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Detroit plastic surgeon says there’s still a lot of ‘ignorant folks’ out partying in his city and COVID-19 is not to be taken lightly

#QuarantineChronicles

There’s no doubt that the coronavirus has made drastic impacts in our lives, that we will feel long after the crisis. But on the flip side, it’s shining light on our unsung heroes, our health care professionals who are finally receiving the long, overdue respect and recognition they deserve.

And if what doctors were telling you were going in one ear and out the other before, it’s definitely sticking now.

Dr. Delorean Griffin

“Here in Detroit, we see a lot of ignorant folks out partying still, barbecuing in large numbers,” Dr. DeLorean Griffin, a plastic surgeon at St. Mary Mercy Hospital Livonia in Detroit, said Monday. “And you can significantly spread the virus that way. One person can affect 40 people and that 40 can affect thousands.”

According to the Michigan Department of Health and Human Services, as of Thursday afternoon, over 21,000 coronavirus cases have been confirmed in the state and 1,158 deaths. 33% of those cases are African American. In the Motor City alone, coronavirus cases are over 4,000 and there have been 229 deaths, making it one of the hardest-hit cities in the country.

“It has hit home both professionally and personally,” said the 2002 graduate of Florida A&M University (FAMU) who has lost two people close to him so far during this pandemic. “It’s not to be taken lightly.”

“Here in Detroit, we see a lot of ignorant folks out partying still, barbecuing in large numbers…”

After graduating from FAMU with a degree in biology pre-med, Griffin went on to attend Wayne State University and worked for five years as a general surgeon in critical care and trauma.

Today, he is a plastic surgeon and has been practicing for almost five years. His duties do not currently put him directly on the frontlines of COVID-19, but if things keep progressing the way they are, those responsibilities can change.

“I hate to be the bearer of bad news, but I don’t see an end in sight. Everybody is putting dates on it (coronavirus). ‘It’s going to be June; it’s going to be May. But until that curb flattens out, I don’t see an end in sight, it’s indefinite.”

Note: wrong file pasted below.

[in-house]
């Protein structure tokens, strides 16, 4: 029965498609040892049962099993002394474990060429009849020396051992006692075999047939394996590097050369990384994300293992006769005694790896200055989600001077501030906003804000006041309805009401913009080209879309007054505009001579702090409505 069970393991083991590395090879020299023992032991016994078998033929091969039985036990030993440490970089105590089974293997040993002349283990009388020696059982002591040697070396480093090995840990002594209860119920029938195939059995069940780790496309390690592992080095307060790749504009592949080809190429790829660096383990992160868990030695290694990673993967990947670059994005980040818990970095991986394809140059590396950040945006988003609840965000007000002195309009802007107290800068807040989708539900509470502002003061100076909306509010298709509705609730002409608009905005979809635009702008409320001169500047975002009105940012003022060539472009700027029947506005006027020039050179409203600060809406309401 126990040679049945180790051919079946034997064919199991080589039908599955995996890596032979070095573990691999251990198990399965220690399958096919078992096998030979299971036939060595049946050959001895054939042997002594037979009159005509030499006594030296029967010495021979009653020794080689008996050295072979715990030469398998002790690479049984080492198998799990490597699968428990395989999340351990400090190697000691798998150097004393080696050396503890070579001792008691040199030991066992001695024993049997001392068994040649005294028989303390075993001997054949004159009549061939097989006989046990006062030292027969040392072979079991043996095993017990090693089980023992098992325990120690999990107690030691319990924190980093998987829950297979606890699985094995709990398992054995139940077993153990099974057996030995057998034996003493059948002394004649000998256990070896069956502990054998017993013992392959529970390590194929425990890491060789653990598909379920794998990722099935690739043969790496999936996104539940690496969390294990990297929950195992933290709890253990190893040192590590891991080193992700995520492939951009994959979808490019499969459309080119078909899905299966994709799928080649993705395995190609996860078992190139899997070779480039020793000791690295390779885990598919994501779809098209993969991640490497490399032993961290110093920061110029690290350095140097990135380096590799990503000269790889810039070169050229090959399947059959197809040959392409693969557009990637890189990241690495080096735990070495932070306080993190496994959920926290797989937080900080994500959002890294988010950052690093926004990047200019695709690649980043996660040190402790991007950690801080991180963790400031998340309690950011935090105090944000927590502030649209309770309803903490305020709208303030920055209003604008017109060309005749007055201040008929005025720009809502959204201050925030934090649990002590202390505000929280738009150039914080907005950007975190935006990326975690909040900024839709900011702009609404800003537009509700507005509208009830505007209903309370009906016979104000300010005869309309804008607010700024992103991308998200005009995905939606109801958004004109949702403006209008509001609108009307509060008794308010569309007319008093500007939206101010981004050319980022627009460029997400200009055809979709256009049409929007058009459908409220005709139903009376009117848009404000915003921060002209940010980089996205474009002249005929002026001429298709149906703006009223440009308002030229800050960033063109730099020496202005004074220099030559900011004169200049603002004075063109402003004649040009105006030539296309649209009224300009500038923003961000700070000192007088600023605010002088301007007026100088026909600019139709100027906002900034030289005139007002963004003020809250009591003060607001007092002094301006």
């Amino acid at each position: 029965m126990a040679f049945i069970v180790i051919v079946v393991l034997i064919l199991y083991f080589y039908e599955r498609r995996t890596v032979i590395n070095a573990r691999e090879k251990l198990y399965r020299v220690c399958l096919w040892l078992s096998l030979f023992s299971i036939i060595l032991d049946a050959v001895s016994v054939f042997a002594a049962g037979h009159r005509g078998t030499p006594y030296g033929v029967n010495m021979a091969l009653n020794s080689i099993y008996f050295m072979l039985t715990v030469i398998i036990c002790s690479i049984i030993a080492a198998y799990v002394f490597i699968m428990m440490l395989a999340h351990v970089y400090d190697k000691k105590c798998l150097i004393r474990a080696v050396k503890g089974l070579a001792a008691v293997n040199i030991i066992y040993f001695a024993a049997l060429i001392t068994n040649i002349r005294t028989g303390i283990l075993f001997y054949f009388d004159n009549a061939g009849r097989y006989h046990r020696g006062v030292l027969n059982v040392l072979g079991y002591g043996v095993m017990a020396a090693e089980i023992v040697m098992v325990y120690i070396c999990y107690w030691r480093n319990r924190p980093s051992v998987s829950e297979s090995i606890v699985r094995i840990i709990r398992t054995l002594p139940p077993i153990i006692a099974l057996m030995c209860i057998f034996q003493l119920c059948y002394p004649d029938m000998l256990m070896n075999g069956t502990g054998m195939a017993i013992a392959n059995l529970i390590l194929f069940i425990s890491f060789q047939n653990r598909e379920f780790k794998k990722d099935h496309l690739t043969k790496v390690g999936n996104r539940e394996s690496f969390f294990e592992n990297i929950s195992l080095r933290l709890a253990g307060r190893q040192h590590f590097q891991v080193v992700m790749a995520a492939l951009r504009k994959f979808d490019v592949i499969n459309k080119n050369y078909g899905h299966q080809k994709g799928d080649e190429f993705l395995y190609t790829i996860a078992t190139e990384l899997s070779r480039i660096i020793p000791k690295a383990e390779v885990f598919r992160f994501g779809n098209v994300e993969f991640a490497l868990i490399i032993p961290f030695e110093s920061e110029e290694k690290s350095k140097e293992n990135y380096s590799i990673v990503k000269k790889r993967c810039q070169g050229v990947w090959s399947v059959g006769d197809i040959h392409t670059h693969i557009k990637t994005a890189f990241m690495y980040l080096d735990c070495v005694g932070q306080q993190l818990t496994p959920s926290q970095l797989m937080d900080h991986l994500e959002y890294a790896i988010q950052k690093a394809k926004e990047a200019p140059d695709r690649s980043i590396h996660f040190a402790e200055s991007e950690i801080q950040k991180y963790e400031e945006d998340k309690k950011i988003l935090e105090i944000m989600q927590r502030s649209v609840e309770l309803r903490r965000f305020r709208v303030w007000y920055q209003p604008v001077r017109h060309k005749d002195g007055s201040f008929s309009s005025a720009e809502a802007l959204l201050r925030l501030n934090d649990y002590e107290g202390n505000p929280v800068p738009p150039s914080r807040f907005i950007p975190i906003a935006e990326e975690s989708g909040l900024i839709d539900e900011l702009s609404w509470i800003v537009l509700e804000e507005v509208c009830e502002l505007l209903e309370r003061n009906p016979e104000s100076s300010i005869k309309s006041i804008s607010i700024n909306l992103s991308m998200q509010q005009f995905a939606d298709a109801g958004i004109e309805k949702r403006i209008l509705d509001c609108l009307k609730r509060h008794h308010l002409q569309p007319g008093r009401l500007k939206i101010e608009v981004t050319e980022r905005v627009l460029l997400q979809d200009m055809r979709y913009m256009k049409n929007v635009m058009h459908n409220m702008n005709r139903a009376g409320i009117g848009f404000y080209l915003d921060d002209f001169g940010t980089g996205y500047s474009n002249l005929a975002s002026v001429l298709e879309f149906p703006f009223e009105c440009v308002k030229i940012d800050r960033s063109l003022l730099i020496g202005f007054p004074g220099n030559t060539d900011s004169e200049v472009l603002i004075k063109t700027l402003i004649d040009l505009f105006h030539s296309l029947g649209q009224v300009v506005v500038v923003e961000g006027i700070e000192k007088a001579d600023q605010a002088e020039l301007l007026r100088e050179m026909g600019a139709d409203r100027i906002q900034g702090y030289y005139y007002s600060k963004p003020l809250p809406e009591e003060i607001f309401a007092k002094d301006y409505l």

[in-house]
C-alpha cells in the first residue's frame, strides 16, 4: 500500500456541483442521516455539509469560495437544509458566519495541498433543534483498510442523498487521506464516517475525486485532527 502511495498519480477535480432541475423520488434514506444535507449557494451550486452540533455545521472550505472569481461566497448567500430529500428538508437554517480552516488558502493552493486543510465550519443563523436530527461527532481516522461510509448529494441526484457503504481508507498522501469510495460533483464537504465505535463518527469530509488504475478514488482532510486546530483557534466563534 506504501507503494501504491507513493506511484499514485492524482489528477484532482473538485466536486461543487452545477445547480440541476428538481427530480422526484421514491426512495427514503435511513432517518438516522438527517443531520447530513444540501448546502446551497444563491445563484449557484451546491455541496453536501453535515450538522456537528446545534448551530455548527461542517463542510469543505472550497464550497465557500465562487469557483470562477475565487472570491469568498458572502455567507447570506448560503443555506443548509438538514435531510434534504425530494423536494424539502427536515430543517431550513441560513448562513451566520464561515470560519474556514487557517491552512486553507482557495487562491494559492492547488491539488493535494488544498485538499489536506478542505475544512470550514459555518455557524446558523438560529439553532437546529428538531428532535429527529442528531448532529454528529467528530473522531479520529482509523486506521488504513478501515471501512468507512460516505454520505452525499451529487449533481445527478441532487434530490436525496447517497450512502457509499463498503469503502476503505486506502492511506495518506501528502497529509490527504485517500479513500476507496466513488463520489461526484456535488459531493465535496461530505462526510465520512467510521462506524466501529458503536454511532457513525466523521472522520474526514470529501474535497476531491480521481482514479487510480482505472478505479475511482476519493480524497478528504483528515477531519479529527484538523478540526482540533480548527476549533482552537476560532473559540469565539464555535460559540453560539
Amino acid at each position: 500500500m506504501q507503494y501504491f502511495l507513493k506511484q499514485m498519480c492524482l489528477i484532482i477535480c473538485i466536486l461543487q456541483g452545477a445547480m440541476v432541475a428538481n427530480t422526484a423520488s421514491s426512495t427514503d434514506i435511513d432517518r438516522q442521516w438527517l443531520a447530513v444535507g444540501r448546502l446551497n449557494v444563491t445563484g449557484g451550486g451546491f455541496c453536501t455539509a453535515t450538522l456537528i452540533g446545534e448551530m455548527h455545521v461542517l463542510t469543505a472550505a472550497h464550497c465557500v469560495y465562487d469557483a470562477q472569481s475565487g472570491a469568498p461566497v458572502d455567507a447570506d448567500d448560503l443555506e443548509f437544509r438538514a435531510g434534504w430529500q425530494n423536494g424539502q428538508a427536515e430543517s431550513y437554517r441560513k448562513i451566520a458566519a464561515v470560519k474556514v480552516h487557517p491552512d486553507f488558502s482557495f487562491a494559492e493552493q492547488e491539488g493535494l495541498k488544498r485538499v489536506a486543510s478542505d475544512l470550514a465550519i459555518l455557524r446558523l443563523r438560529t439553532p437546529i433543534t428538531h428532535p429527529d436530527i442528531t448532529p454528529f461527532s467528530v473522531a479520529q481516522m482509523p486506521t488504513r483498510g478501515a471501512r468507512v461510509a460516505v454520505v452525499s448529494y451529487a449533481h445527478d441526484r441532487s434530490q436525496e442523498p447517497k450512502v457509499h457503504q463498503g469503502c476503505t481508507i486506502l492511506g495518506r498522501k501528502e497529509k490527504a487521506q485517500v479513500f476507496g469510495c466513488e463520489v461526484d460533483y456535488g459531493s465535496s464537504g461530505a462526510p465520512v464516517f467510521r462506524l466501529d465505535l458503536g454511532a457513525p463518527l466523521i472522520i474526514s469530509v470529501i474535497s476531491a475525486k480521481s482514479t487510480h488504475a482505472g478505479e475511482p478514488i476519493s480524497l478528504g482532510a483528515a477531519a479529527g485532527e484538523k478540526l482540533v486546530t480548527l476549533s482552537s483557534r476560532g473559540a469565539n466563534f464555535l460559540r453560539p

“They (medical experts) say it might be seasonal like the flu and that’s a real problem because that means we’re dealing with this every year because it never goes completely away. It’s not like the measles where you have a vaccine for it and polio where you can completely eradicate the disease. This is something that can mutate. It’s a bad situation.”

Like many hospitals across the country, his hospital is also dealing with a shortage of medical personnel and supplies such as the disposable N-95s mask.

Stricter protocols have been put in place at his job. As of two weeks ago, the hospital requires all of its employees to wear street clothes to work, change into their scrubs immediately once they get there and wear masks and gloves dealing with any patient, whether they have the coronavirus or not.

“I hate to be the bearer of bad news, but I don’t see an end in sight…until that curb flattens out, I don’t see an end in sight, it’s indefinite.”

Then there’s the confusion over debate and diagnosis. Many people believe they experienced the coronavirus before it came on our radar at the end of last year and the beginning of January. Even Griffin says he had a bad dry cough and chest pains that lasted over two weeks that he thought were highly unusual.

“I thought about it, but most epidemiologists say it hasn’t been in the area much earlier than February when the cases started to actually increase.”

Griffin did end up testing for the virus. Fortunately, it came out negative. However, according to him, the tests have a 33% false-negative rate.

“So, you can actually have it and have a negative test.”

And although vaccines are promising, the first doses are not expected until 2021 after trial phases. Even then, Griffin says the perspective of vaccines will be another challenge to overcome among African Americans.

“We convinced ourselves, especially in the Black community, that vaccines are dangerous. But I can see the apprehension of wanting to inject even a portion of this virus if it can spark that immune response that you desperately need to fight it.”

President Trump has touted the success of the lupus drug hydroxychloroquine, in combination with a Z-pack antibiotic as the cure for coronavirus. But Griffin says the problem with this treatment is that it could cause more harm than good if not taken correctly.

“You had people taking this drug meant for lupus patients and actually dying from taking this drug because there is a specific amount you’re supposed to take, and you shouldn’t bypass that amount.”

However, Griffin said the drugs are being used in ICUs and shows some promising results as far as being able to slow the spread of the virus.

He adds that over-the-counter drugs like Tylenol are also known to provide temporary relief, but Motrin may be detrimental to the body when fighting COVID-19. In the end, the journey to beat the coronavirus is a marathon, not a race.

“We convinced ourselves, especially in the Black community, that vaccines are dangerous. But I can see the apprehension of wanting to inject even a portion of this virus if it can spark that immune response that you desperately need to fight it.”

“Nothing is going to kill the virus; it’s just going to treat the symptoms,” he said. “It’s better to do that before it gets to the point where patients on the ventilator and you can’t get them off. That’s what killing people.”

He suggests the best remedies are what we have been doing – boosting our immune systems, practicing social distancing and staying home.

“If you don’t have a reason to be out, don’t do it,’’ he added.

 

 

 

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